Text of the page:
"What you bring to it is what it is," says Hitirus, a wiry, bare-chested man with a satyr's beard, brilliant blue eyebrows, and a long, flowing skirt. "If you ask 10 faeries for a definition, you're going to get 12 answers. But it's something like coming home."
This is the explanation often repeated and actually spelled out on a sign at the gate: "Ask five faeries, and you'll get six answers. You're a faerie if you say you are."
The first Radical Faerie gathering is said to have been called in the late 1970s, by Harry Hay, the unofficial faerie godmother of the modern gay liberation movement and founder of the Mattachine Society. It was an intimate mud bath shared in Arizona. Today, Nomenus collectively owns one of several pieces of land that serve as year-round faerie sanctuaries; there are thousands of faeries worldwide and dozens of faerie gatherings held throughout the country every year, but faerie commonality is as temporal as a will-o'-the-wisp.
"It's an ineffable quality we learn to recognize in each other," says ScooterPie, Nomenus' furry, green-legged, green-horned chief, "and, perhaps more importantly, in ourselves.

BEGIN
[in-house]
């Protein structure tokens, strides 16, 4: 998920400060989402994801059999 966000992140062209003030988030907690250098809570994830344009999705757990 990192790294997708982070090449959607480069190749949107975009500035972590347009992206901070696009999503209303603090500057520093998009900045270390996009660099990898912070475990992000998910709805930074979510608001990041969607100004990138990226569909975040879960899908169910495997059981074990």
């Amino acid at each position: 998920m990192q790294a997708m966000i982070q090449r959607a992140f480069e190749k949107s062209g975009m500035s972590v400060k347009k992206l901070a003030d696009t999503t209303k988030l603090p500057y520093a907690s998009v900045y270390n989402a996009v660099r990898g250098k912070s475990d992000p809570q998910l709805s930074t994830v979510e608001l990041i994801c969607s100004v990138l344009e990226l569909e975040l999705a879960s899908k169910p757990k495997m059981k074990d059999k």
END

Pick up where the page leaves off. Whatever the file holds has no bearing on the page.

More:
"For example, some people might look around the village and just see a bunch of tacky yellow ribbons hanging from the trees and a bunch of naked people rolling in the grass. That's the very nature of faeries. Not everyone can see us."
Beast Will I Am, a large, rosy wizard draped in a cherry-red kimono, saunters by twirling an enormous pink parasol; he tells me about a "reflection station" arranged on a forest path during a full-moon ritual.
"I stood there with mirrors reflecting moonlight and shiny things hanging in the trees. Some people said I was beautiful, others that I was terrifying. But it was just me. They saw what they brought," chuckles Will I Am.